Some things come full circle in interesting ways. Grace Chon’s career began in the advertising industry, where she became an award-winning art director. It was fast-paced. It was exciting. But it was a grind. The work did involve creative elements, but more often than not, it was creativity at the discretion of revenue-minded executives. The demanding schedule and the unrelenting pace of the work wore on Chon and she realized she wasn’t happy.
She needed a creative outlet that was under her own control. She started photographing dogs for a local animal rescue group, which they used to showcase adoptable animals on their website and in other materials. Dog adoptions increased notably, and people even started traveling from out of town to adopt some of the animals Chon had photographed.
Chon knew she was on to something. She launched a pet photography business as a side gig before ultimately leaving her ad agency job to go all in on pet photography. That was in 2008, at the height of the Great Recession when unemployment was soaring and ad agencies in particular were being gutted. But Chon knew she needed to make a change if she was ever going to be happy.
She dove into the work and developed a reputation for insightful pet portraits. A significant shift came when she started photographing people with their pets—something that was relatively uncommon in retail pet photography at the time. The images immediately resonated with her audience. “I was just shooting the pictures I wanted to shoot,” she recalls. “I was connecting with the types of images that inspired me. Calling on my art director background, I styled the rooms, styled the shoots, and ended up with really polished pictures of people with their pets.”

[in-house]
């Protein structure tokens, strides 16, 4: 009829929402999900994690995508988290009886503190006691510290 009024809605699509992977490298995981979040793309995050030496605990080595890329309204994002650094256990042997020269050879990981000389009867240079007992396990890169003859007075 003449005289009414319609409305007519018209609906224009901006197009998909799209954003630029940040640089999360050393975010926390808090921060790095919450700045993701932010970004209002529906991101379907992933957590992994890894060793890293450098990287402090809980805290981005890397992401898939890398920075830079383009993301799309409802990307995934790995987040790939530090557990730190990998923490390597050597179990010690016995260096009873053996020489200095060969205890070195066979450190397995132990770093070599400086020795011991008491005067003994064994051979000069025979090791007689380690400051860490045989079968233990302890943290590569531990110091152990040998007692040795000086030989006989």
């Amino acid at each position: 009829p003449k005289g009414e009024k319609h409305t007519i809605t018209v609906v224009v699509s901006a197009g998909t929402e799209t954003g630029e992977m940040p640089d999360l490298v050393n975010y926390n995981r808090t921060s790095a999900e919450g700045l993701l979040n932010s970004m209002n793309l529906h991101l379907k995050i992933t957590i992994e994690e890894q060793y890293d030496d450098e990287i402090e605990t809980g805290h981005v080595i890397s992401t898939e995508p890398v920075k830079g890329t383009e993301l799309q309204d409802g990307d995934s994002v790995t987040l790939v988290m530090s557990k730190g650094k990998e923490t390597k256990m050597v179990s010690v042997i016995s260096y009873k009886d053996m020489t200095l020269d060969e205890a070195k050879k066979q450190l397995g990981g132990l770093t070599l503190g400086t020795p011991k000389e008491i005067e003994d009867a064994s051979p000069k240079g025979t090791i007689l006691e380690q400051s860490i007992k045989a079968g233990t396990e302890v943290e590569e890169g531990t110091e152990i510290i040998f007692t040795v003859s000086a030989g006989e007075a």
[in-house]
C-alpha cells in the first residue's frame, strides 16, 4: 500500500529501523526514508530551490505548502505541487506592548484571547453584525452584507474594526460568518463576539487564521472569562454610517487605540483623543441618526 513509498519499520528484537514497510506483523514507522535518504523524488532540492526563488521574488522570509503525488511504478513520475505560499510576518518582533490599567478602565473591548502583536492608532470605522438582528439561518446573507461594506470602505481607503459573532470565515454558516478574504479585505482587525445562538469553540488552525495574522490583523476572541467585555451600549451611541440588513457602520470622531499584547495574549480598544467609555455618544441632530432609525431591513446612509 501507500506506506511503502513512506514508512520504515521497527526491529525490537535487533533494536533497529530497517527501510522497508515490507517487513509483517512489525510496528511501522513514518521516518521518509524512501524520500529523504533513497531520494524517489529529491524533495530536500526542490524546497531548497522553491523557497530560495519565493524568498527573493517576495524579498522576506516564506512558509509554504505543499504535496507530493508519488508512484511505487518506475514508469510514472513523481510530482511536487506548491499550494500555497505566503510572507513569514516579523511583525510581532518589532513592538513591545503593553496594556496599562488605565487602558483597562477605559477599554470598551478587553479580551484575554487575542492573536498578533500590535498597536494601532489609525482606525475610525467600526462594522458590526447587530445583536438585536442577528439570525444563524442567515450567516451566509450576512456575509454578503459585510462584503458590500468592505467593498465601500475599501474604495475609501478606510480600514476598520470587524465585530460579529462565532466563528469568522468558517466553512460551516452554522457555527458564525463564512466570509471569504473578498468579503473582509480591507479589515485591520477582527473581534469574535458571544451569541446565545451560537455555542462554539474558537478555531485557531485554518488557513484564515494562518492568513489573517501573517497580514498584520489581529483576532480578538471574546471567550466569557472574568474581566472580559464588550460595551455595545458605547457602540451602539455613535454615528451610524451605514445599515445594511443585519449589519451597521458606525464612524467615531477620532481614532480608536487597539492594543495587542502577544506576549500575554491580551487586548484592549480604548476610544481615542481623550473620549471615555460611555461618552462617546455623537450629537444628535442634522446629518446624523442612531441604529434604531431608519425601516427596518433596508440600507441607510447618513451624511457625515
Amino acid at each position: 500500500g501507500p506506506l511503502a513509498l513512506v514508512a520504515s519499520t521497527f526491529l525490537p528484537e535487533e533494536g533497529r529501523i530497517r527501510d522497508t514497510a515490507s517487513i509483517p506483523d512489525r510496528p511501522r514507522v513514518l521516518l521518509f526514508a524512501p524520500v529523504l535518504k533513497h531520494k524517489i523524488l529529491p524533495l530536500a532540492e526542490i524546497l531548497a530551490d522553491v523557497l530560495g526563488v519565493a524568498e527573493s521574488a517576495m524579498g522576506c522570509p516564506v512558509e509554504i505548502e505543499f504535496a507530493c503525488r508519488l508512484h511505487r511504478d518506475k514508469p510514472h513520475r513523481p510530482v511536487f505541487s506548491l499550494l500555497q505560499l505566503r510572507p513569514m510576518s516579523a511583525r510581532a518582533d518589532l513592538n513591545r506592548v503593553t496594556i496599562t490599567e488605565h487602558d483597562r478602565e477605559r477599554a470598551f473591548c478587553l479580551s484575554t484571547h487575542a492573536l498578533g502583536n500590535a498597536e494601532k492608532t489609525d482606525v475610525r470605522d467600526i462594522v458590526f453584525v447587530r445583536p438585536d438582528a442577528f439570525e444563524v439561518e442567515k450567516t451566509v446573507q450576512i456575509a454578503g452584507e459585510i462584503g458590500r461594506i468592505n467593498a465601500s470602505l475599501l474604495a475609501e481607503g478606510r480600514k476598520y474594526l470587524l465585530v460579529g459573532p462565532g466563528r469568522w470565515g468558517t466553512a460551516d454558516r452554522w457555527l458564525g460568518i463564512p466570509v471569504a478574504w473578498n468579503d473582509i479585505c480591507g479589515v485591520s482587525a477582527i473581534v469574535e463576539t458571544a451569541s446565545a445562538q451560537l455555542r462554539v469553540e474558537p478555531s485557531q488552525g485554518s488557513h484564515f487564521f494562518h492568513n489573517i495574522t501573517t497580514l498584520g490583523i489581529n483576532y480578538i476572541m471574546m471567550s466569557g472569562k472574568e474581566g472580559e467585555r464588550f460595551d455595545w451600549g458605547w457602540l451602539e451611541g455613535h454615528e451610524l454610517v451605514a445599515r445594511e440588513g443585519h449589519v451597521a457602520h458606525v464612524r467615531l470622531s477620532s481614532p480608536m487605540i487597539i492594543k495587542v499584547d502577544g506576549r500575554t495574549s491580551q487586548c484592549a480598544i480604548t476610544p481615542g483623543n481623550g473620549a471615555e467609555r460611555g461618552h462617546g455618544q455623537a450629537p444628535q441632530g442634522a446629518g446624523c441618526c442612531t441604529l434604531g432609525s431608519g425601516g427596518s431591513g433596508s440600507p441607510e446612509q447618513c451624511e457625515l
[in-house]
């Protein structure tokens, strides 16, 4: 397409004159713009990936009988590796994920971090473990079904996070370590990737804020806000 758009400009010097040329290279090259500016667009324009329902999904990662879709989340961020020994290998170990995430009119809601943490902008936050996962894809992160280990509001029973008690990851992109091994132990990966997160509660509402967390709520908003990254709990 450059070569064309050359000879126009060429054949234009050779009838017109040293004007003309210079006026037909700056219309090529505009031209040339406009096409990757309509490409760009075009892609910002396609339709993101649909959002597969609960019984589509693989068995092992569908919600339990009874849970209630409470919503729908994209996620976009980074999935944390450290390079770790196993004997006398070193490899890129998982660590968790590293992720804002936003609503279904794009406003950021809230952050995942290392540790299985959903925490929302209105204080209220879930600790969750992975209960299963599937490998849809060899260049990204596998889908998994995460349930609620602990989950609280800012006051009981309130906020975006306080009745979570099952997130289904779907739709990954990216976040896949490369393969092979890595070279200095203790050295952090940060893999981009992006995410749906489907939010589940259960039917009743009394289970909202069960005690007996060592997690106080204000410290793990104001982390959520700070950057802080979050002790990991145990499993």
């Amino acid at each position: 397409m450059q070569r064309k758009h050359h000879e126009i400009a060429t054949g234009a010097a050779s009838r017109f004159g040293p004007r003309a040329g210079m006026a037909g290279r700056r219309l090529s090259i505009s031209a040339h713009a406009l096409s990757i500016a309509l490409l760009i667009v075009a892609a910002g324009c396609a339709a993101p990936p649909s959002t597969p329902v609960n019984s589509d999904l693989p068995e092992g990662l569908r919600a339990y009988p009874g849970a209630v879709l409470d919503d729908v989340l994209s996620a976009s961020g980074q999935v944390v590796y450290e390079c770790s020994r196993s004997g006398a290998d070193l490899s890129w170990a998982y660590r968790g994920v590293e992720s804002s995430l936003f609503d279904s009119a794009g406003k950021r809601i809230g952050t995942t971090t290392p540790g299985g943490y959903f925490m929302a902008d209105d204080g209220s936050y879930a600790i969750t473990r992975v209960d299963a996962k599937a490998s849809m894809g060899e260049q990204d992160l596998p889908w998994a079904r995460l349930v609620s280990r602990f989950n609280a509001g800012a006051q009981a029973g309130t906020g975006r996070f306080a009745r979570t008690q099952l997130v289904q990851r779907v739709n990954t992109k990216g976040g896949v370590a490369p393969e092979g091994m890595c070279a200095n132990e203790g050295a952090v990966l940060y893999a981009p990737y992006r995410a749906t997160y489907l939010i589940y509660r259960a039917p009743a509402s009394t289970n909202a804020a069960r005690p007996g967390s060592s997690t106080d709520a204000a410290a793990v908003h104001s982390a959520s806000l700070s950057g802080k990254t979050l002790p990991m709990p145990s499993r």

The images also resonated with people in her prior industry. The stylized photographs of people and pets were perfect for pet-related ad needs, and within a year and a half of going full time in pet photography, Chon started getting calls from ad agencies and commercial clients. Her first big break came in the form of an advertising shoot for Purina, and additional opportunities followed from there. By 2014, she had a steady flow of commercial photography clients. Spurred forward by a mixture of terror and excitement, she closed the retail side of her business and jumped back into the advertising world—only this time she maintained the creative control to do the work that inspired her. Since then, Chon has continued to grow her commercial business, becoming one of the most recognized animal photographers in the industry.
Chon suggests that photographers interested in making the transition from the retail to the commercial market work with a commercial photography consultant. “It’s worth every penny,” she says. “Even though I worked in the industry as an art director, I didn’t know anything about the back end, the pricing, the marketing, the positioning. Working with a consultant helped me get an understanding of how the industry works from that side and also how my skills could be positioned as most valuable for commercial clients.”
Collaborating on image selection for a commercial portfolio was particularly eye opening. Simply having someone else bring in a different perspective, especially one that is oriented toward the market you want to enter, can be invaluable, says Chon. “Seeing someone else look at my work through that lens showed me the types of images I needed to create to attract clients in this space.”